At step 84, the algorithm 50 determines whether the current vehicle speed Vcurrent is zero (i.e., the vehicle 10 is completely stopped), and a third timer (Timer3) has expired. Timer3 is preferably implemented to ensure that engine rotation is enabled for a predetermined amount of time (e.g., 0.4 seconds) after the vehicle 10 comes to a stop to minimize driveline lash, and to provide responsive driveability in case the operator chooses to accelerate. If Vcurrent is zero and Timer3 has expired, step 64 of the algorithm 50 is completed. If Vcurrent is not zero or Timer3 has not expired, the algorithm 50 returns to step 80.

Referring to FIG. 7, step 66 at which the algorithm 50 (shown in FIG. 3) initiates the “normal deceleration routine” is shown in more detail. At step 86, an EOTL routine is initiated. The EOTL routine of step 86 preferably includes steps 88-94 described in detail hereinafter. Step 86 is preferably initiated at time T4 (shown in FIG. 2) at which the vehicle speed reaches approximately 6 mph during a “normal deceleration”. As defined hereinabove, a “normal deceleration” is a deceleration within the range of 1.5 and 20 mph/second. At step 88, the electric motor/generator 14 (shown in FIG. 1) is implemented to spin the engine 12 (shown in FIG. 1) at a low speed such that the stopped position of the driveline 11 (shown in FIG. 1) is controllable electronically and in a fuel efficient manner (i.e., without using fuel to run the engine 12). In other words, the driveline 11 can be stopped at a predefined position in which it is pre-loaded in a forward direction to minimize the effects of driveline lash for the following restart.

At step 90, the algorithm 50 (shown in FIG. 3) determines whether the current vehicle speed Vcurrent is less than VEOTL (shown in FIG. 2) which, according to the preferred embodiment, is approximately 6 mph. If Vcurrent is not less than VEOTL, the algorithm 50 proceeds to step 92. If Vcurrent is less than VEOTL, the algorithm 50 proceeds to step 94. At step 92, the PCM 20 (shown in FIG. 1) prevents the transmission 16 (shown in FIG. 1) from downshifting and maintains engagement of the TCC 8 (shown in FIG. 1). At step 94, the PCM 20 allows the transmission 16 to downshift and the TCC 8 is released. At step 96, the algorithm 50 determines whether Vcurrent is less than or equal to a predetermined vehicle speed (e.g., zero in which case the vehicle 10 is completely stopped), and a fourth timer (Timer4) has expired. Timer4 is preferably implemented to ensure that engine rotation is enabled for a predetermined amount of time (e.g., 0.2 seconds) after the vehicle 10 (shown in FIG. 1) comes to a stop to minimize driveline lash, and to provide responsive driveability in case the operator chooses to accelerate. If Vcurrent is zero and Timer4 has expired, step 66 of the algorithm 50 is completed. If Vcurrent is not zero or Timer4 has not expired, the algorithm 50 repeats step 96.

Referring again to FIG. 3, it can be seen that after the engine is stopped at step 56, the algorithm 50 proceeds to step 98. At step 98, the algorithm 50 determines whether an engine restart has been commanded. If engine restart has not been commanded, step 98 is repeated. If engine restart has been commanded, the algorithm 50 proceeds to step 100. At step 100, the algorithm 50 determines whether the current vehicle speed Vcurrent is greater than V1 (shown in FIG. 2) which, according to the preferred embodiment, is approximately 25 mph. If Vcurrent is greater than V1, the algorithm 50 returns to step 52. If Vcurrent is not greater than V1, the algorithm 50 proceeds to step 102. At step 102, the algorithm 50 determines whether the current vehicle speed Vcurrent is greater than V3 (shown in FIG. 2) which, according to the preferred embodiment, is approximately 19 mph. If Vcurrent is greater than V3, the algorithm 50 returns to step 58. If Vcurrent is not greater than V3, the algorithm 50 returns to step 100.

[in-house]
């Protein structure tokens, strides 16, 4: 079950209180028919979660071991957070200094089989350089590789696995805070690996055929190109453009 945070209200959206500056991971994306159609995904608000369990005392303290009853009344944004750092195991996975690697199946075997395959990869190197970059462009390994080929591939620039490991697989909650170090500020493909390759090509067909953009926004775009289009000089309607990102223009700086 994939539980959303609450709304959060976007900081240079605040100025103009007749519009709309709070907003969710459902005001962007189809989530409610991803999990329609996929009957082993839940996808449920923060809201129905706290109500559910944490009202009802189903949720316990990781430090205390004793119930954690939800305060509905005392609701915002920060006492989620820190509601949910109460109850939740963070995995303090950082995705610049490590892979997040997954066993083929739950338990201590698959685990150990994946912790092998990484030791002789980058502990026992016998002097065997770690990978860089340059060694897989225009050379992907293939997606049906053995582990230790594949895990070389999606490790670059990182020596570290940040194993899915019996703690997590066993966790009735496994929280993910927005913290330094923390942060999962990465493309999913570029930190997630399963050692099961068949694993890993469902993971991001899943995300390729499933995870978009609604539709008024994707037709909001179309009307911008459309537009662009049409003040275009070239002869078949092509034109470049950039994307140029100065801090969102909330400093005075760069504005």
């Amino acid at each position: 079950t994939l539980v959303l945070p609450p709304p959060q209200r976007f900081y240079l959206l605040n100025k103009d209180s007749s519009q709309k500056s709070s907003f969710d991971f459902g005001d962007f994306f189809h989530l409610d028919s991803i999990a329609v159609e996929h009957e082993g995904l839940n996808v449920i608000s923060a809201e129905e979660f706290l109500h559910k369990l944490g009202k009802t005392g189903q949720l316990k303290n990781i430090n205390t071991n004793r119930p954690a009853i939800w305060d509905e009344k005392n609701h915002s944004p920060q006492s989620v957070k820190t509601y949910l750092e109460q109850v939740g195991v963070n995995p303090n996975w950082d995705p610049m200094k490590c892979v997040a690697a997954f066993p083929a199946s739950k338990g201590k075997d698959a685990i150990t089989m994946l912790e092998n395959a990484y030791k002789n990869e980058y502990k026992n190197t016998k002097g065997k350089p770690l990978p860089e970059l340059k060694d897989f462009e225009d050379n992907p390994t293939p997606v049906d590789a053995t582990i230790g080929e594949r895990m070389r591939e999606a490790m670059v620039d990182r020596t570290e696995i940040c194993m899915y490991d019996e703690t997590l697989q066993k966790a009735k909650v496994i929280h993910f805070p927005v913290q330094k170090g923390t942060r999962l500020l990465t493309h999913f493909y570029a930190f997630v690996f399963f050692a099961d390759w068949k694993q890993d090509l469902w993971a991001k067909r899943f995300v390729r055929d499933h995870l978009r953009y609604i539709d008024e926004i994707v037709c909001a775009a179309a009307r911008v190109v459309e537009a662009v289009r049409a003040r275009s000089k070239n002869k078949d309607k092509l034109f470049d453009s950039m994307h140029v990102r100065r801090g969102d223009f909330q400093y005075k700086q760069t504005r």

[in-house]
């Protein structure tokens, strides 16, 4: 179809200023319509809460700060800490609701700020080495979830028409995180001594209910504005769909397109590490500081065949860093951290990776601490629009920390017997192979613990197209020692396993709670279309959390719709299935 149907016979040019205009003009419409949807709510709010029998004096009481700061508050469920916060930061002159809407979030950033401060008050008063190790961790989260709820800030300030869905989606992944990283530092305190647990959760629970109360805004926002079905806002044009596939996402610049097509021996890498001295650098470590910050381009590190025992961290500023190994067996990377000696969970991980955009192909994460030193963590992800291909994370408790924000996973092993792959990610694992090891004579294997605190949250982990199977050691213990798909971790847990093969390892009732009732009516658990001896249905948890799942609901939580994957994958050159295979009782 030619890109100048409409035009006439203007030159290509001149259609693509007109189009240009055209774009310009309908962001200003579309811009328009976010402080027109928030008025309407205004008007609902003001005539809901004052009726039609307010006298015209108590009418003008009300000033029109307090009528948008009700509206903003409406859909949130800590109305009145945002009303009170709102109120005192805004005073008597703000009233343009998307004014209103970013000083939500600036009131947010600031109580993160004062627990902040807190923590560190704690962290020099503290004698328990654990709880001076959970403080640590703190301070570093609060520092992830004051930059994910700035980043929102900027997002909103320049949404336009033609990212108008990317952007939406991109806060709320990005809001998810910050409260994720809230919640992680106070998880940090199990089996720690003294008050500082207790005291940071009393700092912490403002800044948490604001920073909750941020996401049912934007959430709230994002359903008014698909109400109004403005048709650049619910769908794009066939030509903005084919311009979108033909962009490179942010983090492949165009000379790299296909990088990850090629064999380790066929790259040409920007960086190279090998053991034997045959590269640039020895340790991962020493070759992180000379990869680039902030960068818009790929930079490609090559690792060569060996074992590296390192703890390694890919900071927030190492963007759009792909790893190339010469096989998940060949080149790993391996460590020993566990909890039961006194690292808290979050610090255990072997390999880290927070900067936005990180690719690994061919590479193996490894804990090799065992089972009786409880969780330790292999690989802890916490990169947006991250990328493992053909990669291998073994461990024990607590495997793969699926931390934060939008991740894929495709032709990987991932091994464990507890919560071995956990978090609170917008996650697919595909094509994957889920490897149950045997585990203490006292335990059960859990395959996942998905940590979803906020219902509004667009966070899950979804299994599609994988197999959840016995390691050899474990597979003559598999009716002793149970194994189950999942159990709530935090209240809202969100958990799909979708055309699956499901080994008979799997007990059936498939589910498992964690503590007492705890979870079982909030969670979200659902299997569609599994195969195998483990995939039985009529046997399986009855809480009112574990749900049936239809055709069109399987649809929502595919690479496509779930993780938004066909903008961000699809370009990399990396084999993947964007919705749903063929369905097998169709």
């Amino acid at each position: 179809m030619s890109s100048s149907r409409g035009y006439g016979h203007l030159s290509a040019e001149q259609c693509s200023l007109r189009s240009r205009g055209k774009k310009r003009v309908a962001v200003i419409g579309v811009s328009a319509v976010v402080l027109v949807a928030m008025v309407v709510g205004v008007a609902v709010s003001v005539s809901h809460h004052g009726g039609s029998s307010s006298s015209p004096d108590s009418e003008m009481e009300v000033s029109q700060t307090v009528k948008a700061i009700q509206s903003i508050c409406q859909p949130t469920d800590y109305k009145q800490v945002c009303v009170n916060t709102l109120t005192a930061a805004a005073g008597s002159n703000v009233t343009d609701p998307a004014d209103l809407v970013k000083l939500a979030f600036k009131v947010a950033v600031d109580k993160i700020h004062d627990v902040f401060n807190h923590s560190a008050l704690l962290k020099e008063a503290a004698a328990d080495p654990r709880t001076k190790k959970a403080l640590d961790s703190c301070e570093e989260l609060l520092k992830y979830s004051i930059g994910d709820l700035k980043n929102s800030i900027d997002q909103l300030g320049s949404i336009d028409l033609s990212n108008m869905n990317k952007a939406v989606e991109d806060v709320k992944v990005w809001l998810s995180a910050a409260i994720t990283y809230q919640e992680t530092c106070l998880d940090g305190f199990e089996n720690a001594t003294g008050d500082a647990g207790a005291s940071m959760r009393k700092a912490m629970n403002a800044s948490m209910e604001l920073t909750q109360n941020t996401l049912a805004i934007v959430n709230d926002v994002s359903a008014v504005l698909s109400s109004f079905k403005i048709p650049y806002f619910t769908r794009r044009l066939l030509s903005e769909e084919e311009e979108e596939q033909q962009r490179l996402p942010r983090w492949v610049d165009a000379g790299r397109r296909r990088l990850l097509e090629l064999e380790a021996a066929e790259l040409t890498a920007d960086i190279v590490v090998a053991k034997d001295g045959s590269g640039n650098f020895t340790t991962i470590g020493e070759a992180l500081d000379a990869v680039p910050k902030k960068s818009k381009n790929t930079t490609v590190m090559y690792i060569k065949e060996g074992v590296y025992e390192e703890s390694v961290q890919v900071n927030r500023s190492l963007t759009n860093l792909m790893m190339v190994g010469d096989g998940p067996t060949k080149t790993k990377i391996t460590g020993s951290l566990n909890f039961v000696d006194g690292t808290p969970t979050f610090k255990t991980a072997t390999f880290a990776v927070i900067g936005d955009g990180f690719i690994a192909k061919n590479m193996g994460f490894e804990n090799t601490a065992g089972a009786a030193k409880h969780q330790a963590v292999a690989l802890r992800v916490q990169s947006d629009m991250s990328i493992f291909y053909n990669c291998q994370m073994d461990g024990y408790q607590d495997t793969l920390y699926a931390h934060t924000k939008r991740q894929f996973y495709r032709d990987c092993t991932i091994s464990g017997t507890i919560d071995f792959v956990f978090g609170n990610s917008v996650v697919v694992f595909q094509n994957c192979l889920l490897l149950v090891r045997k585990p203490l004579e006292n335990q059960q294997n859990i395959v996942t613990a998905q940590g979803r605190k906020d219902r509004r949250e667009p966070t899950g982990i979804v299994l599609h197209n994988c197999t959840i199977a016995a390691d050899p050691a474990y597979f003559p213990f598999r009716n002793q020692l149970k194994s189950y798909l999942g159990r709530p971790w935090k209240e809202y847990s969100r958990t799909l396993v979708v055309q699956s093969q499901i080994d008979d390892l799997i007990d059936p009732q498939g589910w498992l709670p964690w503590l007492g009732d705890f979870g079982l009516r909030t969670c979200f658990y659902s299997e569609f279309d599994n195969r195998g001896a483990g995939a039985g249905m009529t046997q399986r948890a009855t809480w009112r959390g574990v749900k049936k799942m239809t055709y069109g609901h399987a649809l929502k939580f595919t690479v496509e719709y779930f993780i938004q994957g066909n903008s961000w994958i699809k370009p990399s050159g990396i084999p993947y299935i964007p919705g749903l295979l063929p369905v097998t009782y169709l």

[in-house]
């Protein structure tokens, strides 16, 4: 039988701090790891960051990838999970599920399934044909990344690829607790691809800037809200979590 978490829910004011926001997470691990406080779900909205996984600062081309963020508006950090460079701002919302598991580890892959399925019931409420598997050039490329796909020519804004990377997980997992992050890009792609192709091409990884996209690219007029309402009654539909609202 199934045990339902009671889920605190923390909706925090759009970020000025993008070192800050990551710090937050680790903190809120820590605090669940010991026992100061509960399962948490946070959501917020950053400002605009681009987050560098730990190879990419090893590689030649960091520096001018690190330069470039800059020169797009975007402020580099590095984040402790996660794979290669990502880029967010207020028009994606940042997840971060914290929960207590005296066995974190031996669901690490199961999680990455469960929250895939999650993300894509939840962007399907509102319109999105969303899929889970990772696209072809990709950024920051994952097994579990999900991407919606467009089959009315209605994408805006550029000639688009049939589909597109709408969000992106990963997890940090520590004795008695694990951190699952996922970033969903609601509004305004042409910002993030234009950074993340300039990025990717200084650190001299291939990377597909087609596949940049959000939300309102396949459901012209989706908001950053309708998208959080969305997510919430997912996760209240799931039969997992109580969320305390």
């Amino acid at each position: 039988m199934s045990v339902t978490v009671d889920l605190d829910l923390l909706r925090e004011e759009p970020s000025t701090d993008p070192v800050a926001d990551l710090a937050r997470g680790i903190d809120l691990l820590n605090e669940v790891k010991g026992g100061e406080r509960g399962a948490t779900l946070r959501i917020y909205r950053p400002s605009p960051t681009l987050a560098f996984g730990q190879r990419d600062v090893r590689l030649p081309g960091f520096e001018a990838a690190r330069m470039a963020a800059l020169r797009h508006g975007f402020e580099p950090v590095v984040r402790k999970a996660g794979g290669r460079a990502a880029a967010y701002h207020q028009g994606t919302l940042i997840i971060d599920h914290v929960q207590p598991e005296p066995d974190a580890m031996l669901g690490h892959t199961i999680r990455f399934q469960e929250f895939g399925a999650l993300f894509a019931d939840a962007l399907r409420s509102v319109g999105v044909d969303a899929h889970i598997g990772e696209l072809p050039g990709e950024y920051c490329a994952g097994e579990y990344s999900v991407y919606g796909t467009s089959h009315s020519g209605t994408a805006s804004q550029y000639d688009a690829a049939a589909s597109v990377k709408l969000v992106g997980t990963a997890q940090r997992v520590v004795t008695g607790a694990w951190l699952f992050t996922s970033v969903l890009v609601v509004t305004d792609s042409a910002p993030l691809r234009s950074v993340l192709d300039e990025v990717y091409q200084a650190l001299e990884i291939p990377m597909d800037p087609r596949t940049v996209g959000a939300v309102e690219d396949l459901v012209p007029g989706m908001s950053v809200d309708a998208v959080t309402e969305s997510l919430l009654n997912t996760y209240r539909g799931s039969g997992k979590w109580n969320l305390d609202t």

While the best modes for carrying out the invention have been described in detail, those familiar with the art to which this invention relates will recognize various alternative designs and embodiments for practicing the invention within the scope of the appended claims.

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Referenced by
Citing PatentFiling datePublication dateApplicantTitle
US8046142 *Nov 4, 2008Oct 25, 2011GM Global Technology Operations LLCApparatus and method for determining driveline lash estimate
US8340888 *May 6, 2010Dec 25, 2012GM Global Technology Operations LLCSystem and method for reducing powertrain disturbances based on system energy
US8453620 *May 25, 2010Jun 4, 2013GM Global Technology Operations LLCSystems and methods for improved engine start-stop response
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Classifications
U.S. Classification74/89.4, 180/65.285, 180/65.265, 180/65.1, 180/65.28, 903/946
International ClassificationB60K1/00
Cooperative ClassificationB60W30/18127, B60W30/181, Y02T10/6286, Y02T10/48, B60K6/485, B60W10/06, B60W20/00, Y02T10/6226, B60W10/02, B60W10/08, B60W30/20, Y10S903/946
European ClassificationB60W10/02, B60W30/18R9D, B60W30/20, B60W30/18R7, B60W10/06, B60K6/485, B60W10/08